Taking the Taj Mahal as our high-watermark, we get to 420,000 person-years to build it, and probably another few tens of thousand for ongoing maintenance.
So, our religious sanctuary (the Taj) took about 15 times more effort as the next biggest category – a TV Show (Game of Thrones).
But what could this picture look like in a couple of decades?
It doesn’t seem to me that we’re likely to make religious sanctuaries that will surpass our current winners in terms of overall effort. The relative priority and funding for building these seems lower now than it was in the times of pharaohs, emperors, and empowered monarchs. More importantly, we’ve got centuries of engineering efficiency to reduce the human toil involved.
(This touches on an angle I didn’t explore. Each project stands on the shoulders of giants, namely the research, tools, practices, machines, which enabled them to build as they did. The cumulative effort for these foundations could also be counted. The effort to me of doing that threw me off.)
Similarly, movie and TV show production is becoming increasingly efficient. For example, productions no longer need to travel around the world to shoot: they can render any environment in realtime on LED sets.
So it seems that medium that can clinch our coveted prize would be one in which there’s an increasing and unbounded number of contributors over time.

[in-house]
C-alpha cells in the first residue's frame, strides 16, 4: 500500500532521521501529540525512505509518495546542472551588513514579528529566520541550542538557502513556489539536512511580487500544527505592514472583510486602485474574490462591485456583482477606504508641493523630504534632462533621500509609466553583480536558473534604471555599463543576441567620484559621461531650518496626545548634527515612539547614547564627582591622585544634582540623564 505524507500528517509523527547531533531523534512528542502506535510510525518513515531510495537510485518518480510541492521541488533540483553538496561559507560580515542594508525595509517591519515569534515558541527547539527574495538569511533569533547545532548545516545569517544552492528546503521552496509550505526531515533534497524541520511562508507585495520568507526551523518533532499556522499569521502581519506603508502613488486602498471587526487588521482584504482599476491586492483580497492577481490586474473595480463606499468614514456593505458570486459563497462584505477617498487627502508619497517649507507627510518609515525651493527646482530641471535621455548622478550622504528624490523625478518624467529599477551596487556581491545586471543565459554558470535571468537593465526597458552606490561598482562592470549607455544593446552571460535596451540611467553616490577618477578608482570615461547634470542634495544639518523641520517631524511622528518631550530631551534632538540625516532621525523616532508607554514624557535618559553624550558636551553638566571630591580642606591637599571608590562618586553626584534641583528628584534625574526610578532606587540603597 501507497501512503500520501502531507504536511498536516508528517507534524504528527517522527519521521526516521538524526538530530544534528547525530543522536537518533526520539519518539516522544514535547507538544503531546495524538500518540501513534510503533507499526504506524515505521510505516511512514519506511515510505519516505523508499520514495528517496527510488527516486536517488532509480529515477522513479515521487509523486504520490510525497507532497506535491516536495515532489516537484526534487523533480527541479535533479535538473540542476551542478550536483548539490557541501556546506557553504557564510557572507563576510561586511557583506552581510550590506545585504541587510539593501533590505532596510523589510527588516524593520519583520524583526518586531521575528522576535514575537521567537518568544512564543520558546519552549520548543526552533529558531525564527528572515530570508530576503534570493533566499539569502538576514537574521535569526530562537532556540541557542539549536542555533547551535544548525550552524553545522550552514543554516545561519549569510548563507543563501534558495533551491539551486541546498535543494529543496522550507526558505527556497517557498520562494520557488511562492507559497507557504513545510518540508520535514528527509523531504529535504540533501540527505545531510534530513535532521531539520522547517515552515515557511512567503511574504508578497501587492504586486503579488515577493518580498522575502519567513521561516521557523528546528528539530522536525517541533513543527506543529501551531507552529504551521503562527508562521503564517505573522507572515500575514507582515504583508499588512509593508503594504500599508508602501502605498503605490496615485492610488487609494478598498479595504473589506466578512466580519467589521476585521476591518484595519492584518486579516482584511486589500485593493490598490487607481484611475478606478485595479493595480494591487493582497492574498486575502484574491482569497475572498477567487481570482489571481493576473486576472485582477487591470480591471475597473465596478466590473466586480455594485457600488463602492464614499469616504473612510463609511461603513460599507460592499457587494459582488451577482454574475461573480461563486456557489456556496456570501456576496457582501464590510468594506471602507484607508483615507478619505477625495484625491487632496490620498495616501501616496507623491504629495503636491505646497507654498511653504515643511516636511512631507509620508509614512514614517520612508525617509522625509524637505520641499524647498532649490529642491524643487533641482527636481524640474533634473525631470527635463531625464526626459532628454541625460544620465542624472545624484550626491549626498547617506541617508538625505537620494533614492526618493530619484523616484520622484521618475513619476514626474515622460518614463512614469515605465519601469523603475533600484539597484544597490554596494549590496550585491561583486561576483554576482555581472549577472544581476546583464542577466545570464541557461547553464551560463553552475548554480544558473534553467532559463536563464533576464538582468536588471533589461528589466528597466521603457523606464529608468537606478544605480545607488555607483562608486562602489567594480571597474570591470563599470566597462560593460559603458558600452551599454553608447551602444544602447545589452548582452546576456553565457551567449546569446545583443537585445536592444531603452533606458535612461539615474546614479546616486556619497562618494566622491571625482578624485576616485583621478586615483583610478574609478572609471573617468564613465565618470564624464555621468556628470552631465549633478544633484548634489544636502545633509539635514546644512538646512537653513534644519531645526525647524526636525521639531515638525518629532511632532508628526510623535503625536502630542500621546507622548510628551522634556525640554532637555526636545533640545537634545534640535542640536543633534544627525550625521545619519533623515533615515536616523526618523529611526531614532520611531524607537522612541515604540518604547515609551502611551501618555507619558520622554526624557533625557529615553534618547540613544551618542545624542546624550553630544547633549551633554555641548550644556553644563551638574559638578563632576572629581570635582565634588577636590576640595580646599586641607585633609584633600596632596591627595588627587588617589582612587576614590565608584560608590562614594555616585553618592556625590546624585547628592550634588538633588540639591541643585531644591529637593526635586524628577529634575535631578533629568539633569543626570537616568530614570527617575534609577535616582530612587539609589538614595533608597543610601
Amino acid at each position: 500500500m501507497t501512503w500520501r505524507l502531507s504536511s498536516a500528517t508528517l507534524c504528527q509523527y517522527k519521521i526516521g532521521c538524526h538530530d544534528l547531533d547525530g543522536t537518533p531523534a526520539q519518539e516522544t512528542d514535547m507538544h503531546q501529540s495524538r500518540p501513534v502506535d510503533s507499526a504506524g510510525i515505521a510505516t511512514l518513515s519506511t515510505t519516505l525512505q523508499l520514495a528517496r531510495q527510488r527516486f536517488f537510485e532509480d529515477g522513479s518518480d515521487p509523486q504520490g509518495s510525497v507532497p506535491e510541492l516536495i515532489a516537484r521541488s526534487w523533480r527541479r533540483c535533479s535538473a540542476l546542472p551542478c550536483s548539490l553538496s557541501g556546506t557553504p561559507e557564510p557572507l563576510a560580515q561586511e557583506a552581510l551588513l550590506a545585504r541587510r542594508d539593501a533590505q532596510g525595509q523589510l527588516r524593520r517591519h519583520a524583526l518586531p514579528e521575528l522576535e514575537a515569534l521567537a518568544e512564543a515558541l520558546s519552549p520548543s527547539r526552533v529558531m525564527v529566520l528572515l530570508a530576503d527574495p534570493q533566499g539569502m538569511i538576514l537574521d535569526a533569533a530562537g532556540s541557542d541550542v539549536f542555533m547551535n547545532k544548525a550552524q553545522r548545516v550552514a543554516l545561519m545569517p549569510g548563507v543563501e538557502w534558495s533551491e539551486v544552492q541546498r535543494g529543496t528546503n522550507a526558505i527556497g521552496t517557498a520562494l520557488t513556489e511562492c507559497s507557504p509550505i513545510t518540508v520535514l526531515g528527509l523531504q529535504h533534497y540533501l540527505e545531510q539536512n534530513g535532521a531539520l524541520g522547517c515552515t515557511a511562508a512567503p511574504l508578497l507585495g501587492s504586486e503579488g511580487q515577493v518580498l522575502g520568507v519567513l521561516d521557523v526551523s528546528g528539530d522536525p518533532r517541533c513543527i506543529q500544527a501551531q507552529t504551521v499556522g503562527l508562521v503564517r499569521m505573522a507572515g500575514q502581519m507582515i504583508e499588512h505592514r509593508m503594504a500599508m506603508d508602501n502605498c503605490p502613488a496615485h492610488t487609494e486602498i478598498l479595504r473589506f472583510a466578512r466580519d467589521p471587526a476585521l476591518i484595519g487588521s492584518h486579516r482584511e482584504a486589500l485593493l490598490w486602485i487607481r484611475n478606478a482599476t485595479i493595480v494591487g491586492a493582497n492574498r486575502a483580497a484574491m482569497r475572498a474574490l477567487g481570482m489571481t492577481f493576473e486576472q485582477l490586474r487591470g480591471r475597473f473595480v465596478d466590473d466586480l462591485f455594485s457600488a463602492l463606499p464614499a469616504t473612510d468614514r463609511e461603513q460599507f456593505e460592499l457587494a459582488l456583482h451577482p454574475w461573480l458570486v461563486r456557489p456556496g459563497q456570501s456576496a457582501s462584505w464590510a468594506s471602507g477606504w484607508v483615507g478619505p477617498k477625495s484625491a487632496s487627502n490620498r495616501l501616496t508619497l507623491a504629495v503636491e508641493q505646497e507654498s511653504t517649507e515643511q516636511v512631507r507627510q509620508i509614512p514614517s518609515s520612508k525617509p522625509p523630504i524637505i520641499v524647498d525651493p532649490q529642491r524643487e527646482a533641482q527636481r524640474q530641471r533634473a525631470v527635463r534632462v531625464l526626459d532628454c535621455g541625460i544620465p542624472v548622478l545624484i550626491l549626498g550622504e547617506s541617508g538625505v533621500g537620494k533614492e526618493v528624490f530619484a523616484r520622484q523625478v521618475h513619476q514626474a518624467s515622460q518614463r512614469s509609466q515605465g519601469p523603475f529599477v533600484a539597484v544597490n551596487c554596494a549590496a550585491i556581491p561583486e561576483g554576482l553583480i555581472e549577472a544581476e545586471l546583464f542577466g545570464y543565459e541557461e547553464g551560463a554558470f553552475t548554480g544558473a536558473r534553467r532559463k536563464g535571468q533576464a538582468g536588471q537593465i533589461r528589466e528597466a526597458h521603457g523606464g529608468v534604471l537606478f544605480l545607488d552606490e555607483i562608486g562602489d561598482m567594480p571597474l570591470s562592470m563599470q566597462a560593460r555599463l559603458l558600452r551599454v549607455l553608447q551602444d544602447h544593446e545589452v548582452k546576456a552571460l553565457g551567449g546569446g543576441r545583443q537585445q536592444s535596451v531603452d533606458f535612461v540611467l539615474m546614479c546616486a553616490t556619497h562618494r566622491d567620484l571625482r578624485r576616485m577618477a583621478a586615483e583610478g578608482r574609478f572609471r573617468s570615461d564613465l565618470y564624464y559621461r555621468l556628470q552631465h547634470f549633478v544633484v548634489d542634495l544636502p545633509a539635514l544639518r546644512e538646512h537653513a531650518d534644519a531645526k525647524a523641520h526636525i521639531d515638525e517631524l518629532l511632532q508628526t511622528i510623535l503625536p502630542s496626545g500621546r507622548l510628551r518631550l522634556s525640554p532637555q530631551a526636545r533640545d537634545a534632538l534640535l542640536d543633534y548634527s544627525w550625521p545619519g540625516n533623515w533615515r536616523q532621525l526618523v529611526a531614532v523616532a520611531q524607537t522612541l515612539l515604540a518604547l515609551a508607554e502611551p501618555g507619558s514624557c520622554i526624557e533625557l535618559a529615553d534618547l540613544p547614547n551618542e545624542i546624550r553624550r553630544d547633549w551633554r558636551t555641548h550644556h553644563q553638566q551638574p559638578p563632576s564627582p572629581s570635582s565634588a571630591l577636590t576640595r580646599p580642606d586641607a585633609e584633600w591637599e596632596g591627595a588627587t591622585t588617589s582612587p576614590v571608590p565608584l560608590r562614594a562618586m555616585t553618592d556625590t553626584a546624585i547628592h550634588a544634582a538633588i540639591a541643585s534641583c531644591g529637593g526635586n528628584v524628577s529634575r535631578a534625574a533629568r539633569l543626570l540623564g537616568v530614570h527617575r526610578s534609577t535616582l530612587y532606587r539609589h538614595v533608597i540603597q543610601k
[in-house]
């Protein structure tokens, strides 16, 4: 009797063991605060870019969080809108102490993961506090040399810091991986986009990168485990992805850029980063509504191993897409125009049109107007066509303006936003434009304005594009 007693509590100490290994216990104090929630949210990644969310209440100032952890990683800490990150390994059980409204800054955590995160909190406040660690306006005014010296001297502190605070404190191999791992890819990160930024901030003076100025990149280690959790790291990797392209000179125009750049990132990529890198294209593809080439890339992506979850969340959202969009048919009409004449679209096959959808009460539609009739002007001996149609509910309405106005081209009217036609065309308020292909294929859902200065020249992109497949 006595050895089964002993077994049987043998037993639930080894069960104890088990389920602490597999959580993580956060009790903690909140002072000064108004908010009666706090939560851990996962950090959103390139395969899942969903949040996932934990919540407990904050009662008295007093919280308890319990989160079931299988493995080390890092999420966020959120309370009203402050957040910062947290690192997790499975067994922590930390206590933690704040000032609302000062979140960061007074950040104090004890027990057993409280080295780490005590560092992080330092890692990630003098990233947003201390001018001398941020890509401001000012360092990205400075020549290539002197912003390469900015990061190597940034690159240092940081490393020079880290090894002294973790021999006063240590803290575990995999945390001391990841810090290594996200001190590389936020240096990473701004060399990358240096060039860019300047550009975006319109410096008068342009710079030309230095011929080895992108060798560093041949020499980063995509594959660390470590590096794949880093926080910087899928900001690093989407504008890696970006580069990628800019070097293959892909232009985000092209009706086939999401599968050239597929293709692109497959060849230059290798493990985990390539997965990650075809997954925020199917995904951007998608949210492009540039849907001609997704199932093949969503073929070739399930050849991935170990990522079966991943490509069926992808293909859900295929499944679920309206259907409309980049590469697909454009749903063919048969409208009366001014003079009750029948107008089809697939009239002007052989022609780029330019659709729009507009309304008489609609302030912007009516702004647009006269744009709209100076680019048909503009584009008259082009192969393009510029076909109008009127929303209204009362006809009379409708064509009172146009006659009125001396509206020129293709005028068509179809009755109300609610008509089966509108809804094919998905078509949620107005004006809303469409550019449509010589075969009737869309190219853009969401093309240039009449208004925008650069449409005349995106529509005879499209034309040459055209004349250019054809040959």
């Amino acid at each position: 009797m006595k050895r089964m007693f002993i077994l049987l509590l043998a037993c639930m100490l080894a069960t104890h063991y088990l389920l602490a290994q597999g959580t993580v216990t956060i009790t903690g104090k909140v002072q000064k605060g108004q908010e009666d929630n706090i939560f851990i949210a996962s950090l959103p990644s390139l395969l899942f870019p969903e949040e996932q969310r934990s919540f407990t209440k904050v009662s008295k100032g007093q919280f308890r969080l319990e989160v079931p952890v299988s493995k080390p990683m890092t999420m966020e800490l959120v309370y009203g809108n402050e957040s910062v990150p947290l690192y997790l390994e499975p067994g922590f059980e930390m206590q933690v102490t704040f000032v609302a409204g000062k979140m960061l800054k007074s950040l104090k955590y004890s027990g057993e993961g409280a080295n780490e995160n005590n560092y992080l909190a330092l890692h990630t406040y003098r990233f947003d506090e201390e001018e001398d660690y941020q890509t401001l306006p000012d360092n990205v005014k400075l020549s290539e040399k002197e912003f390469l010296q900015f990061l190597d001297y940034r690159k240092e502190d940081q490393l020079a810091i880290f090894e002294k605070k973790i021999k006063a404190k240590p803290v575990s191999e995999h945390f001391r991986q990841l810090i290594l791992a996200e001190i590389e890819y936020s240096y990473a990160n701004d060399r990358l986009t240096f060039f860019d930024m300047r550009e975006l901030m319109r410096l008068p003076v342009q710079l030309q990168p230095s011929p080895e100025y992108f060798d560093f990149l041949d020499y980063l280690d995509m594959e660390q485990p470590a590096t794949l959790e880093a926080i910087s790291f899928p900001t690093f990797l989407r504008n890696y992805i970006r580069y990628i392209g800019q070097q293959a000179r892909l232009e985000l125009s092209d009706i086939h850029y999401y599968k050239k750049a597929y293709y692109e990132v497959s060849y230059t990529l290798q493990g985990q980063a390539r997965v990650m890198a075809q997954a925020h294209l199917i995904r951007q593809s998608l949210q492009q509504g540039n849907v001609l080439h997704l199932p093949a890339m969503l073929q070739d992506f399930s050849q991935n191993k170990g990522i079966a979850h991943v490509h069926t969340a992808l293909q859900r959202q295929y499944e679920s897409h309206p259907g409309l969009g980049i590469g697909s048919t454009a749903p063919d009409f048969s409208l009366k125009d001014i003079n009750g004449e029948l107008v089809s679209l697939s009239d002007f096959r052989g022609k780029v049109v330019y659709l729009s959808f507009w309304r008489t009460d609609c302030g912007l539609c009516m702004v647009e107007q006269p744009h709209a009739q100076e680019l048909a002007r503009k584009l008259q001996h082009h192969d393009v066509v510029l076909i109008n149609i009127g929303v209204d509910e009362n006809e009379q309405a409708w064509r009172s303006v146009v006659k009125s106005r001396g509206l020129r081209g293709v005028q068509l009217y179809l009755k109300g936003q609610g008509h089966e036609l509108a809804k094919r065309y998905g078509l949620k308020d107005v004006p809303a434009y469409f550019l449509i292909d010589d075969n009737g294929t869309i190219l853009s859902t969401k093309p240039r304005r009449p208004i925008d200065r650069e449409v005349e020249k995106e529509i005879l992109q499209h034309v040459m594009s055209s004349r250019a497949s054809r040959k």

Online communities fit the bill – there’s no upper bound to how many people can contribute, and the incentives can be made to encourage voluntary contributions.
With our “art project” lens on, this might look like games evolved by user-generated content.
You could look at the persistent MMO Eve Online and argue that every hour played (on top of the hours to develop the game) has contributed to what you get now when you log in – the existing power structures, the space debris from past battles, etc.
Another pointer in this direction is Roblox, on which more than 2 million people are currently developing games (and 150 million are playing every month). Roblox developers are making different games inside the Roblox “universe” rather than cohesive experience. But if you squint you could look at this Roblox universe as one art projects, which just happens to have lots of different experiences within it (but a shared avatar, design style, currency, etc).
Another pointer in this direction is Decentraland, a virtual world owned by its users. Rather than a company holding the data of what you might own in-game (say, Rockstar holding your Red Dead inventory), with Decentraland your properties are stored on a public blockchain. This is a snapshot from 2017 of land ownership in Genesis City:
Decentraland is very early in adoption but it has a longevity advantage built in. Because the ownership data is on a public blockchain, any number of implementations of the game can be built on top of the data, and if you don’t like one (or it stops being maintained) you can move to another one. So it’s conceivable that in 100 years the Decentraland blockchain is still active, and the experience you get logging in is the culmination of all the ecosystem’s efforts to keep it going over that time (scraping by as an art project defined above).
In any case, it will be interesting to keep an eye on the creativity and collaboration in cyberspace, and any new Pharaonic constructions in meatspace.
Thanks to Rebi Marocco and Hector Alexander for reading drafts of this.
Fantastic, makes me spending 2 hours on a blog post seem pretty futile!